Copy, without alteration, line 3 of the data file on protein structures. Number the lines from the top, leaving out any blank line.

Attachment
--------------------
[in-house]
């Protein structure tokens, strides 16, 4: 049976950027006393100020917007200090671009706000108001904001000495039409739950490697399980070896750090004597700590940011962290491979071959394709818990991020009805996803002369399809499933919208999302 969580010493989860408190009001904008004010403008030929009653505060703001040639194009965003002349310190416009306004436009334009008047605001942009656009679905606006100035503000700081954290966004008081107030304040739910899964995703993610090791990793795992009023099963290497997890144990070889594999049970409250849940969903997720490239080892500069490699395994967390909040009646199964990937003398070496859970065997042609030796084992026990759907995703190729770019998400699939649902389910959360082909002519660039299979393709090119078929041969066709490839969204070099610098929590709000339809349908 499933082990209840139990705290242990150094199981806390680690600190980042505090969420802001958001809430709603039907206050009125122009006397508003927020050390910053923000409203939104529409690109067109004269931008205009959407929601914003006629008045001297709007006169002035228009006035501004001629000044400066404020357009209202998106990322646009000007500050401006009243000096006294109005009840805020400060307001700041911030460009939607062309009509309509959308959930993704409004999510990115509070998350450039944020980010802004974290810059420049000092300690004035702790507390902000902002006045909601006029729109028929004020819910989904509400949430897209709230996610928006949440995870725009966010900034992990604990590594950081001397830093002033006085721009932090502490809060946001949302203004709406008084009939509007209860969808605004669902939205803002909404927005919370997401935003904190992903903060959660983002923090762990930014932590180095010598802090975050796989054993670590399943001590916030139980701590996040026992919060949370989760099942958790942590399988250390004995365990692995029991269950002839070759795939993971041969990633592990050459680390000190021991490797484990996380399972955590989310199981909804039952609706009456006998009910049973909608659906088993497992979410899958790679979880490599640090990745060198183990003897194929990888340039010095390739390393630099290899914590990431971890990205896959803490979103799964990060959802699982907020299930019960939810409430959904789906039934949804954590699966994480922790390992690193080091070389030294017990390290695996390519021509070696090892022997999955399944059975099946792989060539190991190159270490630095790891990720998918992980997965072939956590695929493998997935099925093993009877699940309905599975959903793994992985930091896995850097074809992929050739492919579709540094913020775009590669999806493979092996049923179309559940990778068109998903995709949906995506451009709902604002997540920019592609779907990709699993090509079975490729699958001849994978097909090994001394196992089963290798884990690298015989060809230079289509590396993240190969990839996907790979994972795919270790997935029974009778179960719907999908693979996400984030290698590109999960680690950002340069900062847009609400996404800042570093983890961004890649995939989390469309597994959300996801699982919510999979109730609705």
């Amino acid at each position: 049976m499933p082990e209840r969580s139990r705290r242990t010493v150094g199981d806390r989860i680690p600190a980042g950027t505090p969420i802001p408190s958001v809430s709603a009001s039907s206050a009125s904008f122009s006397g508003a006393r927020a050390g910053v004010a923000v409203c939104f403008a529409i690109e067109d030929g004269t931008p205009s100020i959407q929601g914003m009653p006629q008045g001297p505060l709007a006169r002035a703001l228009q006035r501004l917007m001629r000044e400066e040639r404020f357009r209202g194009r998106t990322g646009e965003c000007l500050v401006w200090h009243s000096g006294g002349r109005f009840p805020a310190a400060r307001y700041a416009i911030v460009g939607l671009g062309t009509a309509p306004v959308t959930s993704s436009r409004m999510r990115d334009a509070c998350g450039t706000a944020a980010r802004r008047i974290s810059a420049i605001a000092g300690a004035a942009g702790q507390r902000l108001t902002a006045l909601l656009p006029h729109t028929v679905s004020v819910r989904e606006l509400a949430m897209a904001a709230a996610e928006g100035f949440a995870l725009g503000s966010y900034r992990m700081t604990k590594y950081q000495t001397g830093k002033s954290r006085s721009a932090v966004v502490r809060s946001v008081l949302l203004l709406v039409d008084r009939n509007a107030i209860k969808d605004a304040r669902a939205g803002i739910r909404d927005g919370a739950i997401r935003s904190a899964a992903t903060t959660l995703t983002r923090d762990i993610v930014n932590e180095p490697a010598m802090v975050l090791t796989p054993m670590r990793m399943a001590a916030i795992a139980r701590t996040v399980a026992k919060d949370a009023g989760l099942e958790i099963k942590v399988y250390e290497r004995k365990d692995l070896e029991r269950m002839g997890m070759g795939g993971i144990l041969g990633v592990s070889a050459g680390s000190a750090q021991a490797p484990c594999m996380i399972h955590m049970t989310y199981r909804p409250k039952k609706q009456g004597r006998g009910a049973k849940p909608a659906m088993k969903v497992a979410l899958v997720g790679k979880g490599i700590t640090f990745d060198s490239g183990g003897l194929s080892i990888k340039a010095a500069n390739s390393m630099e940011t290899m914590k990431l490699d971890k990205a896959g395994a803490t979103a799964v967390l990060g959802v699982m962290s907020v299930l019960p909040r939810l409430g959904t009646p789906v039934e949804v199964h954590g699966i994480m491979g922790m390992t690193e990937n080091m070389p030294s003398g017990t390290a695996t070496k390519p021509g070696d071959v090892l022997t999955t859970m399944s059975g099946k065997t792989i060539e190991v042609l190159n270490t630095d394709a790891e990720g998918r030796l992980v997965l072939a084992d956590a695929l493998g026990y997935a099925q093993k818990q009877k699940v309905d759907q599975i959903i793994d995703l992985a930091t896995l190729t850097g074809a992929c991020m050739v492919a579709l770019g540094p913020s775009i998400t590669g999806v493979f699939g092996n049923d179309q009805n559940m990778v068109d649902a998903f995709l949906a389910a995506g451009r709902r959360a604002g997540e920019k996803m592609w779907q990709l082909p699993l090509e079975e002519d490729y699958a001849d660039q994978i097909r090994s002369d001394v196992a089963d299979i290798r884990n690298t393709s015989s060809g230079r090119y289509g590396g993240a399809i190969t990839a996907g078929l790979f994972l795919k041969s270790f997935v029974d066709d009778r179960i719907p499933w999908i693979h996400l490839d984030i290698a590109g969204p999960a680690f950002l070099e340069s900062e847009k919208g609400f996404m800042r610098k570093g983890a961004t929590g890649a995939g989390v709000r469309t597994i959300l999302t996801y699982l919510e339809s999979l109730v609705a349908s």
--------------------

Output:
């Amino acid at each position: 049976m499933p082990e209840r969580s139990r705290r242990t010493v150094g199981d806390r989860i680690p600190a980042g950027t505090p969420i802001p408190s958001v809430s709603a009001s039907s206050a009125s904008f122009s006397g508003a006393r927020a050390g910053v004010a923000v409203c939104f403008a529409i690109e067109d030929g004269t931008p205009s100020i959407q929601g914003m009653p006629q008045g001297p505060l709007a006169r002035a703001l228009q006035r501004l917007m001629r000044e400066e040639r404020f357009r209202g194009r998106t990322g646009e965003c000007l500050v401006w200090h009243s000096g006294g002349r109005f009840p805020a310190a400060r307001y700041a416009i911030v460009g939607l671009g062309t009509a309509p306004v959308t959930s993704s436009r409004m999510r990115d334009a509070c998350g450039t706000a944020a980010r802004r008047i974290s810059a420049i605001a000092g300690a004035a942009g702790q507390r902000l108001t902002a006045l909601l656009p006029h729109t028929v679905s004020v819910r989904e606006l509400a949430m897209a904001a709230a996610e928006g100035f949440a995870l725009g503000s966010y900034r992990m700081t604990k590594y950081q000495t001397g830093k002033s954290r006085s721009a932090v966004v502490r809060s946001v008081l949302l203004l709406v039409d008084r009939n509007a107030i209860k969808d605004a304040r669902a939205g803002i739910r909404d927005g919370a739950i997401r935003s904190a899964a992903t903060t959660l995703t983002r923090d762990i993610v930014n932590e180095p490697a010598m802090v975050l090791t796989p054993m670590r990793m399943a001590a916030i795992a139980r701590t996040v399980a026992k919060d949370a009023g989760l099942e958790i099963k942590v399988y250390e290497r004995k365990d692995l070896e029991r269950m002839g997890m070759g795939g993971i144990l041969g990633v592990s070889a050459g680390s000190a750090q021991a490797p484990c594999m996380i399972h955590m049970t989310y199981r909804p409250k039952k609706q009456g004597r006998g009910a049973k849940p909608a659906m088993k969903v497992a979410l899958v997720g790679k979880g490599i700590t640090f990745d060198s490239g183990g003897l194929s080892i990888k340039a010095a500069n390739s390393m630099e940011t290899m914590k990431l490699d971890k990205a896959g395994a803490t979103a799964v967390l990060g959802v699982m962290s907020v299930l019960p909040r939810l409430g959904t009646p789906v039934e949804v199964h954590g699966i994480m491979g922790m390992t690193e990937n080091m070389p030294s003398g017990t390290a695996t070496k390519p021509g070696d071959v090892l022997t999955t859970m399944s059975g099946k065997t792989i060539e190991v042609l190159n270490t630095d394709a790891e990720g998918r030796l992980v997965l072939a084992d956590a695929l493998g026990y997935a099925q093993k818990q009877k699940v309905d759907q599975i959903i793994d995703l992985a930091t896995l190729t850097g074809a992929c991020m050739v492919a579709l770019g540094p913020s775009i998400t590669g999806v493979f699939g092996n049923d179309q009805n559940m990778v068109d649902a998903f995709l949906a389910a995506g451009r709902r959360a604002g997540e920019k996803m592609w779907q990709l082909p699993l090509e079975e002519d490729y699958a001849d660039q994978i097909r090994s002369d001394v196992a089963d299979i290798r884990n690298t393709s015989s060809g230079r090119y289509g590396g993240a399809i190969t990839a996907g078929l790979f994972l795919k041969s270790f997935v029974d066709d009778r179960i719907p499933w999908i693979h996400l490839d984030i290698a590109g969204p999960a680690f950002l070099e340069s900062e847009k919208g609400f996404m800042r610098k570093g983890a961004t929590g890649a995939g989390v709000r469309t597994i959300l999302t996801y699982l919510e339809s999979l109730v609705a349908s």